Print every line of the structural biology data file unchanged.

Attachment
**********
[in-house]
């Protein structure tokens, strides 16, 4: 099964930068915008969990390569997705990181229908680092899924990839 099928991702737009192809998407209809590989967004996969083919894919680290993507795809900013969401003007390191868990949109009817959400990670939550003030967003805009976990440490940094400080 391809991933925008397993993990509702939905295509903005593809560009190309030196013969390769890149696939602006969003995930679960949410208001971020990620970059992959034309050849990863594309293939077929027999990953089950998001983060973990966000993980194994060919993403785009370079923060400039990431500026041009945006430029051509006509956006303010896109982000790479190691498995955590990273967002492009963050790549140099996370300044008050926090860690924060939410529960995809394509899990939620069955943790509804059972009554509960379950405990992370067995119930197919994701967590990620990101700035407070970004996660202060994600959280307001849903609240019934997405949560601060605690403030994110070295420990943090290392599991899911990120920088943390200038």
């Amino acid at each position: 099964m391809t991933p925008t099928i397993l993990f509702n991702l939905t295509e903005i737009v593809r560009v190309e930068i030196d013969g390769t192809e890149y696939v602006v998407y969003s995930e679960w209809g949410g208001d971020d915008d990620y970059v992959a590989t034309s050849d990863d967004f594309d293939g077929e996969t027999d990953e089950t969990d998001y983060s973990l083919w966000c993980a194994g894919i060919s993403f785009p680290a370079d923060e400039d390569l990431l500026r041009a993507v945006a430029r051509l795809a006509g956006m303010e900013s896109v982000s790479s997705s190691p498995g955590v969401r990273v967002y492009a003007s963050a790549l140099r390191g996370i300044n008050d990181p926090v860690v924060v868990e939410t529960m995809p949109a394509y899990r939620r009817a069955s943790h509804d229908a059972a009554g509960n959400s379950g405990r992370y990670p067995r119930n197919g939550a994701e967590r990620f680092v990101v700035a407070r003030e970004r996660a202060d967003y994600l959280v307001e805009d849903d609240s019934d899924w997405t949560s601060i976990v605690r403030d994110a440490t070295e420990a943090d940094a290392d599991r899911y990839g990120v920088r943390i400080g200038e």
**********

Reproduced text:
[in-house]
């Protein structure tokens, strides 16, 4: 099964930068915008969990390569997705990181229908680092899924990839 099928991702737009192809998407209809590989967004996969083919894919680290993507795809900013969401003007390191868990949109009817959400990670939550003030967003805009976990440490940094400080 391809991933925008397993993990509702939905295509903005593809560009190309030196013969390769890149696939602006969003995930679960949410208001971020990620970059992959034309050849990863594309293939077929027999990953089950998001983060973990966000993980194994060919993403785009370079923060400039990431500026041009945006430029051509006509956006303010896109982000790479190691498995955590990273967002492009963050790549140099996370300044008050926090860690924060939410529960995809394509899990939620069955943790509804059972009554509960379950405990992370067995119930197919994701967590990620990101700035407070970004996660202060994600959280307001849903609240019934997405949560601060605690403030994110070295420990943090290392599991899911990120920088943390200038």
């Amino acid at each position: 099964m391809t991933p925008t099928i397993l993990f509702n991702l939905t295509e903005i737009v593809r560009v190309e930068i030196d013969g390769t192809e890149y696939v602006v998407y969003s995930e679960w209809g949410g208001d971020d915008d990620y970059v992959a590989t034309s050849d990863d967004f594309d293939g077929e996969t027999d990953e089950t969990d998001y983060s973990l083919w966000c993980a194994g894919i060919s993403f785009p680290a370079d923060e400039d390569l990431l500026r041009a993507v945006a430029r051509l795809a006509g956006m303010e900013s896109v982000s790479s997705s190691p498995g955590v969401r990273v967002y492009a003007s963050a790549l140099r390191g996370i300044n008050d990181p926090v860690v924060v868990e939410t529960m995809p949109a394509y899990r939620r009817a069955s943790h509804d229908a059972a009554g509960n959400s379950g405990r992370y990670p067995r119930n197919g939550a994701e967590r990620f680092v990101v700035a407070r003030e970004r996660a202060d967003y994600l959280v307001e805009d849903d609240s019934d899924w997405t949560s601060i976990v605690r403030d994110a440490t070295e420990a943090d940094a290392d599991r899911y990839g990120v920088r943390i400080g200038e």